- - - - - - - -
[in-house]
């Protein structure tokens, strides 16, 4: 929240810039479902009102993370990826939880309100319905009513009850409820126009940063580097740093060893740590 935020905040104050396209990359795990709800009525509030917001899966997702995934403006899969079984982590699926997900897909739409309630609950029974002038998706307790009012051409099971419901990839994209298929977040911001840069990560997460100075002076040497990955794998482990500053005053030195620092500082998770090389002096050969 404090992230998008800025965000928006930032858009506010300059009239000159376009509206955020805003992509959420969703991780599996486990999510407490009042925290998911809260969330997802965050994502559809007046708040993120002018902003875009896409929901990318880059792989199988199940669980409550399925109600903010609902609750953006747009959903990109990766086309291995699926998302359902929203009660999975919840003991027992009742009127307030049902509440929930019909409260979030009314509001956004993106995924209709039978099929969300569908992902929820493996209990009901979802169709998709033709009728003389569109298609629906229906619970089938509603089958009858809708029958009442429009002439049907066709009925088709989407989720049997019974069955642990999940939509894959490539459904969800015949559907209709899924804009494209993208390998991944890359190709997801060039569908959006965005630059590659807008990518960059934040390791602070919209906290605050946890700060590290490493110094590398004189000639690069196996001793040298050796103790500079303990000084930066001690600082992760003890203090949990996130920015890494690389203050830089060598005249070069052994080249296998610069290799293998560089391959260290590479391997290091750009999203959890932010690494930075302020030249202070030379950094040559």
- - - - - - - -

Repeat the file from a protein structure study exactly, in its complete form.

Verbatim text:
[in-house]
């Protein structure tokens, strides 16, 4: 929240810039479902009102993370990826939880309100319905009513009850409820126009940063580097740093060893740590 935020905040104050396209990359795990709800009525509030917001899966997702995934403006899969079984982590699926997900897909739409309630609950029974002038998706307790009012051409099971419901990839994209298929977040911001840069990560997460100075002076040497990955794998482990500053005053030195620092500082998770090389002096050969 404090992230998008800025965000928006930032858009506010300059009239000159376009509206955020805003992509959420969703991780599996486990999510407490009042925290998911809260969330997802965050994502559809007046708040993120002018902003875009896409929901990318880059792989199988199940669980409550399925109600903010609902609750953006747009959903990109990766086309291995699926998302359902929203009660999975919840003991027992009742009127307030049902509440929930019909409260979030009314509001956004993106995924209709039978099929969300569908992902929820493996209990009901979802169709998709033709009728003389569109298609629906229906619970089938509603089958009858809708029958009442429009002439049907066709009925088709989407989720049997019974069955642990999940939509894959490539459904969800015949559907209709899924804009494209993208390998991944890359190709997801060039569908959006965005630059590659807008990518960059934040390791602070919209906290605050946890700060590290490493110094590398004189000639690069196996001793040298050796103790500079303990000084930066001690600082992760003890203090949990996130920015890494690389203050830089060598005249070069052994080249296998610069290799293998560089391959260290590479391997290091750009999203959890932010690494930075302020030249202070030379950094040559």